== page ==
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In the atmosphere of the earth, many gases including nitrogen (N2), oxygen (O2), and carbon dioxide (CO2) naturally exist to support universal lives. Interestingly, in mammals and plants, some gases are produced endogenously and are known to play essential roles in sustaining life’s processes. Nitric oxide (NO), carbon monoxide (CO), and hydrogen sulfide (H2S) are such molecules. The trinity of such gaseous molecules is sometimes referred to as gasotransmitters, with some debate. In this issue of Chinese Journal of Natural Medicines (CJNM), we are pleased to publish three comprehensive review articles describing the state of the art of the field and challenges ahead in developing therapies based on these gaseous molecules. In the first paper, MAO YJ et al. discuss NO donating anti-glaucoma drugs. They firstly summarize the therapeutic effects of NO against glaucoma, including reduction of intraocular pressure via both increasing aqueous humor outflow facility and inhibiting aqueous humor production, as well as regulation of eye blood flow and protection for the optic nerve. Then some NO donating molecules, including latanoprostene bunod, which was approved by the US FDA for the treatment of glaucoma in 2017, and other candidate compounds are discussed. They also point out that administration of eye drops of NO-donating drugs limits NO locally in the eyes and avoids systemic side effects, thus enhancing developability of this class of NO donating agents. In the second paper, YANG XX et al. introduced CO’s evolution from a well-known toxic gas to its establishment as an endogenous signaling molecule and efforts to develop different delivery forms of CO for therapeutic application. As a matter of fact, under normal situations, CO exists in the blood in the hemoglobin bound form (called carboxy hemoglobin (COHb), and the estimated concentration of COHb is about 150 μmol·L −1 , which is far higher than many hormones and nutrients such as epinephrine, insulin, vitamin D and E. In recent clinical trials in kidney delayed graft function, the US FDA approved 14% of COHb as an allowable threshold . All indications are that CO has a high enough safety margin for its development as a therapeutic agent. Several forms of CO delivery including CO gas, metal-based CO-releasing molecules (CO-RMs), organic CO prodrugs, and CO in a solution, among others, are reviewed in detail. In the third paper, ZHENG YQ et al. focus on prodrug approaches to deliver H 2 S for various applications and mechanistic studies. Many H2S prodrugs triggered by different stimuli including light, pH, esterases, biorthogonal reactions and thiols are discussed. Since carbonyl sulfide (COS) can be hydrolyzed to H2S by carbonic anhydrase (CA) present in mammalian cells, it has been proven to be an important precursor of H2S. Given that S-persulfidation is an important form of sulfur-mediated post-translational modification of protein, the authors also briefly discuss persulfidation chemistry and donors capable of releasing sulfur species for direct persulfidation.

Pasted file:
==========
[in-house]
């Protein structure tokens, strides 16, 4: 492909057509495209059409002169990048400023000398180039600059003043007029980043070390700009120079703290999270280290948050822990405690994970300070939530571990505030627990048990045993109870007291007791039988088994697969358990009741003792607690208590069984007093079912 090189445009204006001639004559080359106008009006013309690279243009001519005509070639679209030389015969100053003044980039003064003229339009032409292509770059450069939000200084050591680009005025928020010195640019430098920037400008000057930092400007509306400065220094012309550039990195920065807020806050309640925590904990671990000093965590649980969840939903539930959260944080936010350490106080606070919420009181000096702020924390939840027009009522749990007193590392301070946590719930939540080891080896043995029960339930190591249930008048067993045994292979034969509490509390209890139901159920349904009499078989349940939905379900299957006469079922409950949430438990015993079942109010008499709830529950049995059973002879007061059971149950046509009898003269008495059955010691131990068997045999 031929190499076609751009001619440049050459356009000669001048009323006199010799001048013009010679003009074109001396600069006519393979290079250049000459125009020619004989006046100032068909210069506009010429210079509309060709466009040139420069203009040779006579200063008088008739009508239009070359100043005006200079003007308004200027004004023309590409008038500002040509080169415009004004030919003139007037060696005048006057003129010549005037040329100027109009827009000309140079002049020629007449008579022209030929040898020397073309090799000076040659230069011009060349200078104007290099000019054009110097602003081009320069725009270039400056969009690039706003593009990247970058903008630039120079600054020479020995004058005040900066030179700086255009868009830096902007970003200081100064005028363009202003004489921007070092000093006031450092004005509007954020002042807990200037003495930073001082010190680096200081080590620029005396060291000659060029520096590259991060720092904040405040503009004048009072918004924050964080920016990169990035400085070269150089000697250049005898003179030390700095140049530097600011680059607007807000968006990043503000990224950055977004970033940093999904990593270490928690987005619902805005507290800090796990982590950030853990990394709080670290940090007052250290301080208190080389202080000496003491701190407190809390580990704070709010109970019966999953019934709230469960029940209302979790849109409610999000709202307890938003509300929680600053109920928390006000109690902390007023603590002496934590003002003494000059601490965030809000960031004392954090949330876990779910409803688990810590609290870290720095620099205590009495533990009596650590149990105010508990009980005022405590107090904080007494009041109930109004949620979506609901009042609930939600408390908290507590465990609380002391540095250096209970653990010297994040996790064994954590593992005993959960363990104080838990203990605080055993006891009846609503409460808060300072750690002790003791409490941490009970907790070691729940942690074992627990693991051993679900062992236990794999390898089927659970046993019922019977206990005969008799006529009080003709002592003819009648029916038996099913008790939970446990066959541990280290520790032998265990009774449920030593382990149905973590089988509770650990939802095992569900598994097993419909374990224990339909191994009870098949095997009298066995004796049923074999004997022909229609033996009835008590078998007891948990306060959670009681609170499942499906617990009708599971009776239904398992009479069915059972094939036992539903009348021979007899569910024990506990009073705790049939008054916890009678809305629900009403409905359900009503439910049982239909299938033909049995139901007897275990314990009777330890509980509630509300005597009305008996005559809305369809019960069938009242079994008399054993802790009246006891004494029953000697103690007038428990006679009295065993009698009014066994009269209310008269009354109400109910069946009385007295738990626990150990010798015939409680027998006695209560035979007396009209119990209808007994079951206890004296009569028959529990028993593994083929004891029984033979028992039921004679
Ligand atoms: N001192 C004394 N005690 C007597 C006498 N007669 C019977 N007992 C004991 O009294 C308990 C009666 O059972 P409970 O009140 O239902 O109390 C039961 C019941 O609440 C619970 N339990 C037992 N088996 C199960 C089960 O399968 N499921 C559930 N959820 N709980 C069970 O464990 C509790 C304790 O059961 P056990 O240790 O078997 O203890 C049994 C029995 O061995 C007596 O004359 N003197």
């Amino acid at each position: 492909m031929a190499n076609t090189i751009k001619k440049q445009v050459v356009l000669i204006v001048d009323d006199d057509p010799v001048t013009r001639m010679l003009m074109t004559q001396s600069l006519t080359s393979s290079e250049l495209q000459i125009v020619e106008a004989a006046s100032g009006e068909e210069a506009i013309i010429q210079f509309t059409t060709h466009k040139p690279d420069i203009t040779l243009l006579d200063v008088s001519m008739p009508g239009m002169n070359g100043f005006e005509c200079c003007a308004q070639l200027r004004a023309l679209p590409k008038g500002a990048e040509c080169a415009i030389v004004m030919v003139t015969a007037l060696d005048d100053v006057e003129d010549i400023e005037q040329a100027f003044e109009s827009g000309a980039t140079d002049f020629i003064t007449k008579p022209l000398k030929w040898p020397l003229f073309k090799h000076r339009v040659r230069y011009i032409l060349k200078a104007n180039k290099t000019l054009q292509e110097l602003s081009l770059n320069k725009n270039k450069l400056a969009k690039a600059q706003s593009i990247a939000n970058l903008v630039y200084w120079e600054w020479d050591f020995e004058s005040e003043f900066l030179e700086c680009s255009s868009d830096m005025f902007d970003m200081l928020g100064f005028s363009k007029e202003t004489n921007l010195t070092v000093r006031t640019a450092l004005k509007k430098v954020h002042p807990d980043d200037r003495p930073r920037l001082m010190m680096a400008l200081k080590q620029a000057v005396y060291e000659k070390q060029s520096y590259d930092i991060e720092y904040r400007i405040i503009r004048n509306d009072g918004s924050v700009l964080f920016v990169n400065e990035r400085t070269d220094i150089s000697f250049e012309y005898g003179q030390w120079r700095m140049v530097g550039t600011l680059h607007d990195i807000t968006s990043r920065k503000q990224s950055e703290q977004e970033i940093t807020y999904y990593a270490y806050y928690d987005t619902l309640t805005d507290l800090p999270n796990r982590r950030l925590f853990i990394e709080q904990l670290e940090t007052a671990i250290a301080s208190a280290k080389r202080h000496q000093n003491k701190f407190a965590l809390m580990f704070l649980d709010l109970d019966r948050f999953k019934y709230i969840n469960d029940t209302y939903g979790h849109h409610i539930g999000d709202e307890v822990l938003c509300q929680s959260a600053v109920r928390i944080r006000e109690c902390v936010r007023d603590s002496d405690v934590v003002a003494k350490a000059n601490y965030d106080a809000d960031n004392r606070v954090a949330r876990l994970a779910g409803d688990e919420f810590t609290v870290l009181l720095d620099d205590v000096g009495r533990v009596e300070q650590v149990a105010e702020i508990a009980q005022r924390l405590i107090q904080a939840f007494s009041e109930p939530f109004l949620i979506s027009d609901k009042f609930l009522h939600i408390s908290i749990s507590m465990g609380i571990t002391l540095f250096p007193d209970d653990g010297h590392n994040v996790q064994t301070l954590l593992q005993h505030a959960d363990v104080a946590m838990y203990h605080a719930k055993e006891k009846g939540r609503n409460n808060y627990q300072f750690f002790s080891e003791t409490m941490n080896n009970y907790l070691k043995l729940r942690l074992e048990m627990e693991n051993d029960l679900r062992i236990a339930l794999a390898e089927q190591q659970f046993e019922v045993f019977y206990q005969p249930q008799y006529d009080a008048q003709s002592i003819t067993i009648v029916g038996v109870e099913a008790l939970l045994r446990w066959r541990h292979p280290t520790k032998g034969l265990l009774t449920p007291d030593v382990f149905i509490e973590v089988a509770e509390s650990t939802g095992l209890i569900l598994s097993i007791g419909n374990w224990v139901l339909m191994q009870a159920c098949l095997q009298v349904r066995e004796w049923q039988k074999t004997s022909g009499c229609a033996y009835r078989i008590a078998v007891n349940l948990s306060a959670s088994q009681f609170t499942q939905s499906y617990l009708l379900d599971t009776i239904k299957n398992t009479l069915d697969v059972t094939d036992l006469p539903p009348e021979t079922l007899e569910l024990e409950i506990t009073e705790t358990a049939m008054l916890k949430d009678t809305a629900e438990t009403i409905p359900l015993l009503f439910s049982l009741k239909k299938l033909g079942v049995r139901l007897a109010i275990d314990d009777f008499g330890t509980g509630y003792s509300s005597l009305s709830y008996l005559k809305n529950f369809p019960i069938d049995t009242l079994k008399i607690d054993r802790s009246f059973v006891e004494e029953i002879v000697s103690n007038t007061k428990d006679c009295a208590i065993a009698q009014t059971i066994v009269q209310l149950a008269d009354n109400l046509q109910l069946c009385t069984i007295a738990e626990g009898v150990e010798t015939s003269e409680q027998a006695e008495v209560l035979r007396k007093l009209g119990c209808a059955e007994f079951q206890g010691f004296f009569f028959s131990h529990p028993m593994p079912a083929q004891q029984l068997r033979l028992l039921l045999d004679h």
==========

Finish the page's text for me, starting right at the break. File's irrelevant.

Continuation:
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Dr. WU Xu-Dong has been working in School of Life Sciences of Nanjing University as a full professor since 2018.